The Book of Mormon
Speaking of “the Book of Mormon”, I think the Church played a P/R card that was as brilliant as It was unexpected.  In the past the church may have sponsored pickets, nuisance lawsuits, or blanket letters to the editor when something as potentially offensive as “the Book of Mormon” surfaced.  This time the Church ran 3 full-page ads in the program.  The face coming off the page in the first ad  says “I’ve read the Book’; the second ad, “THE Book is always better;, and the third “You’ve seen the play… now read the Book.” It looks as if the Church is partially sponsoring the play.
              I predict that t there will be as many opinions about the play as the number of people who see it.  And the ratio of people offended to those who weren’t  will be unpredictable.  If you are offended by street language and crude descriptions you’ll have trouble with this play.  If you feel that no one, even God, is beyond  criticism(see Fiddler on the Roof”) you will find much to agree with.   But in all cases you will get more out of seeing it than avoiding  it.  Sort of like reading the original ”Book of Mormon”.

Night at the (Wax) Museum
Thinking way outside the box, the Mission Elementary School put on a play adapted from the movie
“Midnight at the Museum” which was adapted from a children’s book of the same name.  The plot, in case you missed it, involves historical characters represented in the museum coming to life and doing battle (small skirmishes, actually) with some children from the present who happen to get stuck in the museum overnight.  The play/show/book avoids dry history by posing interesting questions such as  relative firepower of pirates versus renegade cowboys.
Some very talented local musicians adapted a musical score and the way it was adapted to the stage allowed for few cast members or dozens, singers or not, dancers or not.  And the kids had to learn history like it or not.  Great selection and wonderful performance. 

**A couple days ago, I discovered a useful word in the Urban Dictionary that seems almost made for my situation:
|| bladderdash

1.       a mad run and/or sprint to the bathroom before your bladder explodes.
2.      the quick sprint or ‘dash’ to the toilet due to the combination of excessive drinking and poor planning
Julia made a bladderdash after she drank a whole two liter bottle of soda.

Monday, October 19, 2015

Faith in Humanity

Faith in Humanity

Two recent incidents have reaffirmed my belief in the basic goodness of people:


Downtown Sacramento, lunchtime, one of the busiest pedestrian intersections in the city.  I was carrying a wallet overstuffed with 9 credit cards, drivers license.ID and $400 cash from $20’ s to $1’s to provide tips on our anticipated trip to New Orleans.  Carolyn & I had attended an office fund-raiser and had left to return home without even noticing that my wallet was missing.

Shortly after getting home our phone rang.  It was our dentist’s office asking if I had lost a wallet.  The question was so absurd that I answered “No” before checking. I patted an empty pocket and immediately changed my answer. The dentist’s receptionist explained that she had gotten a call from a young man who had seen and retrieved the wallet and was now trying to contact the owner.   We immediately called the number passed to us by the receptionist and arranged a time and place.  I could imagine all he trouble we were going to have cancelling and replacing all the credit cards and the drivers license.  Trying to fly while getting new ID would be a real pain and absorbing the loss of $400 would not be insignificant.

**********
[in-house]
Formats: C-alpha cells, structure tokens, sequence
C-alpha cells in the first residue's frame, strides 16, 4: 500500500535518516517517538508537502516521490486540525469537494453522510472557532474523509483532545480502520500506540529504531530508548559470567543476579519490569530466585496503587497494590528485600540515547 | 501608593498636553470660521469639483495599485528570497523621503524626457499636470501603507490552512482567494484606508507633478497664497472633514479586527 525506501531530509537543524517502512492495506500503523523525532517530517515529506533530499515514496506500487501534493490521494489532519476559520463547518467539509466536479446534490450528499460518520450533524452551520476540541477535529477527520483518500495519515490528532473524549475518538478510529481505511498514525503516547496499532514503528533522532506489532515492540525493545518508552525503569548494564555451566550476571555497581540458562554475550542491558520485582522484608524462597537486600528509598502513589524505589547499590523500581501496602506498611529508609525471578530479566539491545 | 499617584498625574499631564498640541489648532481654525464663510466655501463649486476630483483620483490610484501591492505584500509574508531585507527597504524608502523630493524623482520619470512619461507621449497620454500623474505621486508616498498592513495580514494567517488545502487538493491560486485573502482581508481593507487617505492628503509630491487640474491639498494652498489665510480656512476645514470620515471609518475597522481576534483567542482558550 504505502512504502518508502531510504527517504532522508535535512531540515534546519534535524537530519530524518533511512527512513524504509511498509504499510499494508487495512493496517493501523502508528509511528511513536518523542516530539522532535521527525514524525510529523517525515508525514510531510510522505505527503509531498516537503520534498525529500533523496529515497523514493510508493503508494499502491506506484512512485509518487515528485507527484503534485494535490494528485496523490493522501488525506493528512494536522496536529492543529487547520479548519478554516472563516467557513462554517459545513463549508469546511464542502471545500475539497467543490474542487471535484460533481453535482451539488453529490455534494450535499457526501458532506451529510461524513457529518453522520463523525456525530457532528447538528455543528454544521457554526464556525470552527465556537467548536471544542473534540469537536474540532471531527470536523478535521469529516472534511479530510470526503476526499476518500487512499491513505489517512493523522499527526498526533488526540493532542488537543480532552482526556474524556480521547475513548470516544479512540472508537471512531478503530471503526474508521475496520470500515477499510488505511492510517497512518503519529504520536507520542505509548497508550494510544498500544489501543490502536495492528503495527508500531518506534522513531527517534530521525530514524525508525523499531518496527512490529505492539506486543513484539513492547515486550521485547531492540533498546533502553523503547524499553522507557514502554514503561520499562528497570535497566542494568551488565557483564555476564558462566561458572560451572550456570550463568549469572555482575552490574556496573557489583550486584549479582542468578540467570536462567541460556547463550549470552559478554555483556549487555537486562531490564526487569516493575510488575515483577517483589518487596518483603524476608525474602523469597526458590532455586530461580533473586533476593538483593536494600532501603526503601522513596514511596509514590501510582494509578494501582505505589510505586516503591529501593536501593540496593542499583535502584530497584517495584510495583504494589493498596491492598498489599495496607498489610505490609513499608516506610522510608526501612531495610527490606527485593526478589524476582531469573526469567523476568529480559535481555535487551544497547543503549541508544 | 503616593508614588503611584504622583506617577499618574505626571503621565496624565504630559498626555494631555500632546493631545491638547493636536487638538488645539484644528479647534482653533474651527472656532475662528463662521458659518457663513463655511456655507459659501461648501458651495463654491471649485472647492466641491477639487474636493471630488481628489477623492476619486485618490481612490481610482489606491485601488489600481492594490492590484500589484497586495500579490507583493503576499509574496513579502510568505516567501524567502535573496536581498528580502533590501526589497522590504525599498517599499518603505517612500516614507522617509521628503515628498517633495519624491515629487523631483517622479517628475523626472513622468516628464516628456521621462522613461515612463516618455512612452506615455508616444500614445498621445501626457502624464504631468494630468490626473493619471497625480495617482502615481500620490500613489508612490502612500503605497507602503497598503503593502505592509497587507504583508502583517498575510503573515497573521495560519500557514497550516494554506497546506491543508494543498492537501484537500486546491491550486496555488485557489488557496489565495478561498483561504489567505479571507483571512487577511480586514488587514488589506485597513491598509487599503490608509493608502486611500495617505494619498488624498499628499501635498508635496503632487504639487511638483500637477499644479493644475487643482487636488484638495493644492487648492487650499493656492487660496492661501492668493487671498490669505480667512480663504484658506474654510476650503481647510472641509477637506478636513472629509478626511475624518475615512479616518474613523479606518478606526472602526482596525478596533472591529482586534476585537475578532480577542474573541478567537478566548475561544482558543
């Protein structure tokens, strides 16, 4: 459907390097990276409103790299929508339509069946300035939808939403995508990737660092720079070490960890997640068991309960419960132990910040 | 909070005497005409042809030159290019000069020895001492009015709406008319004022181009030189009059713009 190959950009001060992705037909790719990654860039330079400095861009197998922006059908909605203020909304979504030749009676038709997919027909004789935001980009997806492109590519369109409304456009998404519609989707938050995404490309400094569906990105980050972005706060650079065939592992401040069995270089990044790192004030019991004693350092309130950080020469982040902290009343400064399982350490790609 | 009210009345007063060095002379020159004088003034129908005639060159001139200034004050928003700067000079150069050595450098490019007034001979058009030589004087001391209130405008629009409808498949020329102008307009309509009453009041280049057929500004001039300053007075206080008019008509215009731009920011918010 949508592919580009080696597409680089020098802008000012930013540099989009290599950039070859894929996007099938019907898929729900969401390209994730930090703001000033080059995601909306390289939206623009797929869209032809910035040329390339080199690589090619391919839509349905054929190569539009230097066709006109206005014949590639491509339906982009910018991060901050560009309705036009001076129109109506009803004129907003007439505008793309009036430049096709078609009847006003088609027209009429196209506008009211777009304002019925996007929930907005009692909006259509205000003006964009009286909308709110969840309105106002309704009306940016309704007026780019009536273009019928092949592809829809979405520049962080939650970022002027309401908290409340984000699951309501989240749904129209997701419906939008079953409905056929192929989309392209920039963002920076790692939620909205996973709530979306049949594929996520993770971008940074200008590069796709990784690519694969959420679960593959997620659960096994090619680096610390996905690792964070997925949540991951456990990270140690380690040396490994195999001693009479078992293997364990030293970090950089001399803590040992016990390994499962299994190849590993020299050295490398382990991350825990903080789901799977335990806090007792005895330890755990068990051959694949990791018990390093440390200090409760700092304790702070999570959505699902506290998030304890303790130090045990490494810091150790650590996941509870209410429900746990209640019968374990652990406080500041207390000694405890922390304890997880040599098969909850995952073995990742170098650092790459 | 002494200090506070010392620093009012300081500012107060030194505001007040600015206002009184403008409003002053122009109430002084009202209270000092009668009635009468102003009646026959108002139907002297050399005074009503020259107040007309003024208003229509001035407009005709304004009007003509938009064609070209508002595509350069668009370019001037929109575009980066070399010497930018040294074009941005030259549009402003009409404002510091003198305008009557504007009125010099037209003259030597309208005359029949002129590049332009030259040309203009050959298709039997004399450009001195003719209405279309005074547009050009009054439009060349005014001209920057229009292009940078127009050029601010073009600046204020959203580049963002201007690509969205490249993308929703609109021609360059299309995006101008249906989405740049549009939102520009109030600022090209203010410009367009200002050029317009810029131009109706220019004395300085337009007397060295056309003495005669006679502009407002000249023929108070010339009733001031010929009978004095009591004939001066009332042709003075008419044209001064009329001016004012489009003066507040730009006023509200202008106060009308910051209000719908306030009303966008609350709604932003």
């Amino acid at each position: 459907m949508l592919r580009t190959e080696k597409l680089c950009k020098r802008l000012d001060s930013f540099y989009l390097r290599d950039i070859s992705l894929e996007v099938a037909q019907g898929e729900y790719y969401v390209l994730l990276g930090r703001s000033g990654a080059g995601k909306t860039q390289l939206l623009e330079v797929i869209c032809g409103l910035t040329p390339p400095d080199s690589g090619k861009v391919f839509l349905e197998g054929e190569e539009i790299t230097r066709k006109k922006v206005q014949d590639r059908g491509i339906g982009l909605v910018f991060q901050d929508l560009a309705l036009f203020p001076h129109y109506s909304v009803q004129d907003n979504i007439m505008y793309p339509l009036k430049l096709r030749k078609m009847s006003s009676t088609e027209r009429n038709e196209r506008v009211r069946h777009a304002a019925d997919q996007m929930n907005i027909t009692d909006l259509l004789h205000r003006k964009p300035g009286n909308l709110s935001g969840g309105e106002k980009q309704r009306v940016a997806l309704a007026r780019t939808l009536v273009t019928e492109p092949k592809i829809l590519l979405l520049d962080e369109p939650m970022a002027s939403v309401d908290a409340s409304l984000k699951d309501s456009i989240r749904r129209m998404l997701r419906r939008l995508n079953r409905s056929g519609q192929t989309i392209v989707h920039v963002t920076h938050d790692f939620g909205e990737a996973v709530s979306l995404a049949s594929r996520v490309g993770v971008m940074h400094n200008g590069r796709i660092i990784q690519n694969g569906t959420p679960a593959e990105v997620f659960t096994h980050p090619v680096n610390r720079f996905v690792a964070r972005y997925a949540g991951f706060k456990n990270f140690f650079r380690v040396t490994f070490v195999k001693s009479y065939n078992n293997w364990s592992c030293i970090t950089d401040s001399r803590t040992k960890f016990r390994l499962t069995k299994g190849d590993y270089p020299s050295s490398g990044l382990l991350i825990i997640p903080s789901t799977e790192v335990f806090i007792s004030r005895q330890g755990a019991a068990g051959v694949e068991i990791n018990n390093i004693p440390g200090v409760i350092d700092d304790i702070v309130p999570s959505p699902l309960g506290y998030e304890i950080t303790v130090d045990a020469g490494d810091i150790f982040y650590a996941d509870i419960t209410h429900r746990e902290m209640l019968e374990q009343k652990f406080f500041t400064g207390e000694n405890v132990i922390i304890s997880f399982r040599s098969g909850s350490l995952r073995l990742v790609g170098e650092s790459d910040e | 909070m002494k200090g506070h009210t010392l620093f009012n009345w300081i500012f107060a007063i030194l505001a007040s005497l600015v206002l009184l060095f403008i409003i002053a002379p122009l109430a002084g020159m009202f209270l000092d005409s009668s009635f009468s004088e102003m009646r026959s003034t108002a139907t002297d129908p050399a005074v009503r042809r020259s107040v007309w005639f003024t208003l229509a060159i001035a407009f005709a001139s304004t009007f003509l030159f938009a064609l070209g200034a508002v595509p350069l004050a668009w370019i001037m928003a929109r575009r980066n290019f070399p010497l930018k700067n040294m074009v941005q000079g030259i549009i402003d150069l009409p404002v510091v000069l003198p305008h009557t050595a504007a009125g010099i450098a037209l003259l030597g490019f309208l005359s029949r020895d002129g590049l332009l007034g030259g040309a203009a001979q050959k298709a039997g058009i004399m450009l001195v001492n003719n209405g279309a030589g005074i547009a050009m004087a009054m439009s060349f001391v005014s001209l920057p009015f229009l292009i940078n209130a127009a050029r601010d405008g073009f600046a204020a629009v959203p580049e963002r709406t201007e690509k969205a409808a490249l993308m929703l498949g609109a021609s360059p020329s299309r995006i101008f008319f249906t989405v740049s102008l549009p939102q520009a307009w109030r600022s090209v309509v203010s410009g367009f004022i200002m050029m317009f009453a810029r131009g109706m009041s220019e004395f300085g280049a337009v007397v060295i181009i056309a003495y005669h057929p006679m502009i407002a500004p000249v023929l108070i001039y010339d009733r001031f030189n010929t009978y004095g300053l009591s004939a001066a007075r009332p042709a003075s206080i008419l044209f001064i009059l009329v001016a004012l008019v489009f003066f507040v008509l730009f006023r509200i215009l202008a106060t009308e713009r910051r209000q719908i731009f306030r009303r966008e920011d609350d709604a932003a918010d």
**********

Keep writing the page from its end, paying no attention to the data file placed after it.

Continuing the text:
When we got back downtown, the young man was waiting for us. He handed us the wallet and wished us a happy weekend. Without even looking at the contents of the wallet, we offered him a reward. He wouldn’t accept it.  We finally got him to accept $40 tor lunch.

As Carolyn drove us back home, I checked the wallet’s contents. I couldn’t see that anything was missing or even out of place. The man had been totally honest.

Two days later, original travel plans still intact; we boarded a plane for New Orleans.  This was a time-share trade that we would either have to “use it or lose it” .  Carolyn was anxious to start her “retirement travel mode” having spent the past two months doing all the little thins around the house that had been awaiting her retirement. 

I, on the other hand, was more than a little hesitant.  You might be aware that I have Parkinson’s Disease, one symptom of which is difficulty in walking straight. As tourists we would need to transfer from our tour bus to a small boat or trolley or swamp boat, etc.  Even if Carolyn helped me, I was going to look drunk.  At our first transfer the tour guide called out, “We need someone to help this gentlemen.” No fewer than 6 members of our tour group, all strangers until now, immediately stepped forward.  One young woman took two steps forward, placed my hand on her arm and introduced herself, “Hi, I’m Amanda and I’ll be your guide today.”  During the whole week, I always had plenty of help getting where I needed to go-usually from perfect strangers who live half a continent away from my home.

By the way, New Orleans is a great place to visit!

Friday, September 18, 2015